If it was just a bit more flatter it would look much more better," said a 17-year-old woman in The Ugly Face of Beauty, explaining why she hankered after a bit of liposuction. If you spent a bit less time reading Hello! magazine and a bit more time doing your Eng Lang homework, I thought, you might sound a bit more cleverer, but it's possible I was missing the point here. She was hardly alone in thinking that appearance counted for more than content, with many of her peers explaining that they too would have cosmetic surgery if they could only afford it. The Ugly Face of Beauty, a four-part series on Channel 4, is ostensibly intended to discourage them, with its horror stories of botched operations and sharp practice. Curiously, though, this discouragement was presented in the form of an encouragement. "I'll explain how to become a much savvier shopper when it comes to changing your body," said Dr Christian Jessen, the Nordic hunk from the Embarrassing Bodies series. Not "don't do it", then, but "just make sure you get good value for money".
As with Embarrassing Bodies, there's a bit of an exposure-for-treatment deal going on here, with women revealing the gruesome results of cowboy surgery in return (I take it) for getting the expensive operation that will put things right again. So, Rachel, who wanted enlargement and uplift but got sag and distortion instead, flashed her strange, sock-puppet breasts to the nation as part of the necessary cost of restoration. That was for later, though – a gruesome surgical money shot to cap the programme off. First, we got secret-camera work of the clinics performing their most important operation, which is getting the client to sign on the dotted line as quickly as possible. Using the same techniques – limited-period special offers and transformation on the never-never – a fake clinic set up by the programme in Southend High Street persuaded a string of people to sign up for surgery they knew virtually nothing about.
In Spain, meanwhile, Wayne Rooney's cousin Natalie was confirming the family reputation for analytical intelligence by undergoing surgery to give her a double J-cup. In the teeth of her surgeon's advice, she also insisted on liposuction, despite the possibility that it could leave her with a stomach like the rough side of a Ryvita. "I'm sure if it goes wrong I'll just ask him to pump the fat back into me," she explained. Natalie, at least, was presented as a person who may have psychological problems, but elsewhere in the programme there was a curious sense that cosmetic surgery isn't inherently ugly but only depends on the results you end up with. "If I knew then what I know now," said Rachel at the end, showing off her repair job, "I would definitely be looking for the higher end, paying an extra £2,000 just to ensure that I was having the best." So, an advert for the premium brand, not a serious questioning of the product itself.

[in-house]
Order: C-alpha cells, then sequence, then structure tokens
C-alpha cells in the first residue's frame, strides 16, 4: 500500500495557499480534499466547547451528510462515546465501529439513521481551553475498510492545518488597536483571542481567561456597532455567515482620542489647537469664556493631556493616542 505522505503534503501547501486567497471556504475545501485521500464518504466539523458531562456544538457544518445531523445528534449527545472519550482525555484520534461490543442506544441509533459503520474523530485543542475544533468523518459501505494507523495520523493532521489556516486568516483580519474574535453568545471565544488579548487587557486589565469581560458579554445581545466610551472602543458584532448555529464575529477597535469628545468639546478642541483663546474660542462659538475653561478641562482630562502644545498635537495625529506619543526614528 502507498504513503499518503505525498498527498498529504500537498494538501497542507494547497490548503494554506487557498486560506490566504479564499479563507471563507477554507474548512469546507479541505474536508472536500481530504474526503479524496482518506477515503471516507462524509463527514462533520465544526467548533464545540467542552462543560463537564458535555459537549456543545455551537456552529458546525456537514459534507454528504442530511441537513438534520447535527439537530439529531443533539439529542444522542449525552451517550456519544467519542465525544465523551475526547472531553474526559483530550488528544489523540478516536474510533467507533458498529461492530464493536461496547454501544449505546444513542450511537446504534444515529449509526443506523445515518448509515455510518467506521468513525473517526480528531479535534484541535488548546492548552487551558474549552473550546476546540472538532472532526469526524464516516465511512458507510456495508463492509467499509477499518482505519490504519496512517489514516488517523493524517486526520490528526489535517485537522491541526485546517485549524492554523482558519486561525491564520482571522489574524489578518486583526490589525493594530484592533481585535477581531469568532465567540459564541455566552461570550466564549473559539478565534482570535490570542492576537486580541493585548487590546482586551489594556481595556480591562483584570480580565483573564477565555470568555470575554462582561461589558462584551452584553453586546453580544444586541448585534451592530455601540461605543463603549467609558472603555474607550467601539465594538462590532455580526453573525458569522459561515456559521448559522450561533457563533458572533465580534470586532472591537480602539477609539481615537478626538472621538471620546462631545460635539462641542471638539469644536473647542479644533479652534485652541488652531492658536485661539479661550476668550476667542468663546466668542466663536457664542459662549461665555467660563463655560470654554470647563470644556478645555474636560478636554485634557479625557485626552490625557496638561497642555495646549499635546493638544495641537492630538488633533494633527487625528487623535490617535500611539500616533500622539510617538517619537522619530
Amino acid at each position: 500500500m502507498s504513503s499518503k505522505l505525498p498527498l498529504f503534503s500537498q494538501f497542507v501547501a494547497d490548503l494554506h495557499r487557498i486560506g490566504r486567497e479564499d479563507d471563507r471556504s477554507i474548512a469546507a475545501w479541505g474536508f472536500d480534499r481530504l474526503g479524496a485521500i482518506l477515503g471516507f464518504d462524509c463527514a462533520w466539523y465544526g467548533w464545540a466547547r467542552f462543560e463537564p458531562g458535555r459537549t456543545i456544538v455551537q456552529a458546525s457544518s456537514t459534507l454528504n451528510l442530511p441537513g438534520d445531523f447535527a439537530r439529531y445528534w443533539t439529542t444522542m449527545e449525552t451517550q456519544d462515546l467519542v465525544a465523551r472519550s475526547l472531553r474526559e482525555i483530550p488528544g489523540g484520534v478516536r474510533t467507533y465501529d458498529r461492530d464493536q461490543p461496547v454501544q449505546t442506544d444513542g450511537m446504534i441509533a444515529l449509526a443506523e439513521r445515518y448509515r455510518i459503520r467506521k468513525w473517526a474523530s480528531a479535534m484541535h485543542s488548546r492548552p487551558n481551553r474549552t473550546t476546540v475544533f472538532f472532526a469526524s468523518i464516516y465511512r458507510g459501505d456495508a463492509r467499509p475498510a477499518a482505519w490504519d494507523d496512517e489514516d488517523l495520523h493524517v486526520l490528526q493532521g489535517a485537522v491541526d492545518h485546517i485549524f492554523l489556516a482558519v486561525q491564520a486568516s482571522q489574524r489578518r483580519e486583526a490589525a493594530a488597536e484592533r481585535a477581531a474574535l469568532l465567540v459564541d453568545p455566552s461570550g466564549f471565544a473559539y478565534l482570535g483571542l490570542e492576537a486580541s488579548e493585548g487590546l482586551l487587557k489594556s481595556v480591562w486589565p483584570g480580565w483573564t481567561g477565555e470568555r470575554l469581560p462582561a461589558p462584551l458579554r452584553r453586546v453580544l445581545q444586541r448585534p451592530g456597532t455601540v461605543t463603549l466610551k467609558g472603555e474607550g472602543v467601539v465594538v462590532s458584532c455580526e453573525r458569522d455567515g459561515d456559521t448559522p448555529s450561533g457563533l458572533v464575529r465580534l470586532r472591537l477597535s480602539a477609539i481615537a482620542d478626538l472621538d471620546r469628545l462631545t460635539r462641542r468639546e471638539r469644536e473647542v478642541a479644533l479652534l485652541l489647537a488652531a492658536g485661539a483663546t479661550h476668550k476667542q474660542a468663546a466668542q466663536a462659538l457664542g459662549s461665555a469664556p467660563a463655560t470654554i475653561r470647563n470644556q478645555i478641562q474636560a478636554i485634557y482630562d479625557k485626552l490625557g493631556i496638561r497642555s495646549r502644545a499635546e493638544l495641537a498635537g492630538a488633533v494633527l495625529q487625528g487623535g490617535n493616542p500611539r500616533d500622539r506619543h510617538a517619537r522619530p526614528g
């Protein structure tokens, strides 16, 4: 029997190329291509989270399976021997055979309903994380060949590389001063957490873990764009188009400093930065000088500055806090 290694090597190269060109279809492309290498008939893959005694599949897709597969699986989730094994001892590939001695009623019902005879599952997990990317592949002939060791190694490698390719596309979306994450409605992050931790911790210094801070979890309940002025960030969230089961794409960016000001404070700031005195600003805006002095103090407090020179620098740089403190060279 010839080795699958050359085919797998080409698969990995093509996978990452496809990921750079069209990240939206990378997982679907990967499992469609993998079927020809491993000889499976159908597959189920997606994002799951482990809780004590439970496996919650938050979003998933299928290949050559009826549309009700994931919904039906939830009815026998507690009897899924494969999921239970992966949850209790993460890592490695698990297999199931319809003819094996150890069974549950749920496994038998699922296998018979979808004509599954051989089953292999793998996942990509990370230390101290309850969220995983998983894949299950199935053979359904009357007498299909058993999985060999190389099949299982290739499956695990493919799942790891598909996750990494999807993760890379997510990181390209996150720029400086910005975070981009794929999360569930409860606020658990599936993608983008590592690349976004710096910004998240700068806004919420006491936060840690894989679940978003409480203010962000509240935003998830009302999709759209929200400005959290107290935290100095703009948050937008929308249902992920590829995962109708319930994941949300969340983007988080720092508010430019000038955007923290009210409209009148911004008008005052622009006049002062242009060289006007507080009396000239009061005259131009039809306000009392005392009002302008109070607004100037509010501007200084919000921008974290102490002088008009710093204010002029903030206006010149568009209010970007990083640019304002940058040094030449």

Nick Holt's excellent film Between Life and Death offered a more admirable view of medical expertise, spending time in Addenbrooke's neurointensive care unit, where patients occupy the "grey area" opened up by modern medicine. It is a place, paradoxically, where loving relatives hope that there won't be signs of hope when they come to do the scans, so fearful are they of the medical limbo into which a coma plunges both patient and family. "He would not wish to survive and we would not wish him to survive with this degree of injury," said the father of a young man injured in a motorcycle accident. Astoundingly, though, Richard's eyes flickered meaningfully in response to questions from his doctors, and they felt they had to wait to find out whether there was a person still in that paralysed body to take a view on its treatment. There were no miracles here. A lovely young girl, also the victim of a road-traffic accident, never recovered, and Beckii, the mother of three young sons, finally left hospital in a "minimally conscious state". But the last shot of Richard – eyes alight with pleasure at the presence of his family around him – underlined the fact that what you think you can bear in advance of an accident may bear no relation to what you will put up with after one.
Hayley Taylor, the Fairy Jobmother, is a bit like Pauline, the restart officer from The League of Gentlemen, approaching the jobless with upbeat mantras and slightly childish visual aids (a road map titled "Hayley's Drive to Life"). But where Pauline was malign and undermining Hayley is tender-hearted, encouraging and briskly effective. When Dean whined and whinged that his unemployment was everybody's fault but his own, she didn't see exasperating fecklessness – she saw fear of failure, and she soothed it away in a briskly maternal manner, transforming his resentful hoodie hunch into something close to upright posture. He got a job anyway, and – more to the point – he still has it. Set alongside a film like Between Life and Death, The Fairy Jobmother could easily look like the terminal decay of the serious documentary. In fact, it effectively smuggles a lot of education and information inside the boilerplate, can-do narrative arc. Did you know that one reason the jobless are so reluctant to take a chance on short-term jobs is that you lose your benefits as soon as you get work but it will take six weeks to get them restored if something goes wrong? Quite a gamble when you can't afford to lose.